Sterling fell below $1.24 today, levels not seen in over two years, as investors continued to price the growing risk of Britain's crashing out of the European Union without a transition agreement in place. 

Economic data is also showing that the UK economy is struggling, which in turn puts more pressure on the Bank of England to ease monetary policy.

Investors are taking to currency derivatives and futures markets to bet on more weakness. 

In October 2016, the British currency dropped briefly below $1.15, its lowest in more than three decades, during a flash crash in the currency markets in early Asian trading hours. 

It has since recovered, strengthening to nearly $1.34 earlier this year. 

But fears the next British prime minister will drag Britain out of the EU without a deal has prompted traders to dump the pound in recent days. 

Arch-Brexiteer Boris Johnson is the favourite to become Conservative Party leader next week and hence the next prime minister. 

Johnson and his opponent for the leadership, Jeremy Hunt, have been vying with each other to show party members their willingness to force a "hard" Brexit.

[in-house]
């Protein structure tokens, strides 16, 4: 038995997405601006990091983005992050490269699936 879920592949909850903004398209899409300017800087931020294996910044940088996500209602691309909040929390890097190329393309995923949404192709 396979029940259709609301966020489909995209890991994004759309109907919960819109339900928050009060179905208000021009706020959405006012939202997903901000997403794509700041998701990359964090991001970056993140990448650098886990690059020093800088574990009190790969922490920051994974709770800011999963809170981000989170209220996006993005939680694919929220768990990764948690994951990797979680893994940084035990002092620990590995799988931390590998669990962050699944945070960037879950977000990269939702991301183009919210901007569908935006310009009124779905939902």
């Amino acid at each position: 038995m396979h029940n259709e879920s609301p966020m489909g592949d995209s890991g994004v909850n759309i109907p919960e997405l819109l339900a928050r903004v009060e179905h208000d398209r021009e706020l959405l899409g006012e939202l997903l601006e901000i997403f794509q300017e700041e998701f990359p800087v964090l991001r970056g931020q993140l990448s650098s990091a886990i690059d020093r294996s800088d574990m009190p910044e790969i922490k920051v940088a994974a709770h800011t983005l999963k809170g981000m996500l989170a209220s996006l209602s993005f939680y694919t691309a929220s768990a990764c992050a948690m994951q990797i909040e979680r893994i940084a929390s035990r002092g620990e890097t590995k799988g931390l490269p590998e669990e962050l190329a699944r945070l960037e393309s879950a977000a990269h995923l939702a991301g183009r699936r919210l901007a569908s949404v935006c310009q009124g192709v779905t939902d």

The pound was trading at $1.2398 in mid-morning trade after earlier touching its lowest level since April 2017. 



Sterling has lost 1% against the euro this month and around 2.3% against the dollar, putting it on track for its biggest monthly drop since June 2018. 

It is also this year's worst-performing G10 currency against the dollar. HSBC strategists said a "no-deal" outcome would push the pound all the way to $1.10.

Traders' fears seem justified, with Britain's Brexit minister, Stephen Barclay, telling politicians today that no-deal risk was "underpriced". 

The hard Brexit risk was boosted this week when both Johnson and Hunt said they would not accept the Northern Irish backstop in Theresa May's proposed Brexit agreement.

If the backstop is implemented, the UK would follow many EU rules until arrangements are made to avert a hard border. 

That has sent investors scurrying to price greater pound volatility, with implied volatility gauges jumping in recent days. The six-month contract, encompassing the October 31 Brexit deadline, has risen above 9 vols for the first time since early-April, up from 8.3 vol two weeks ago.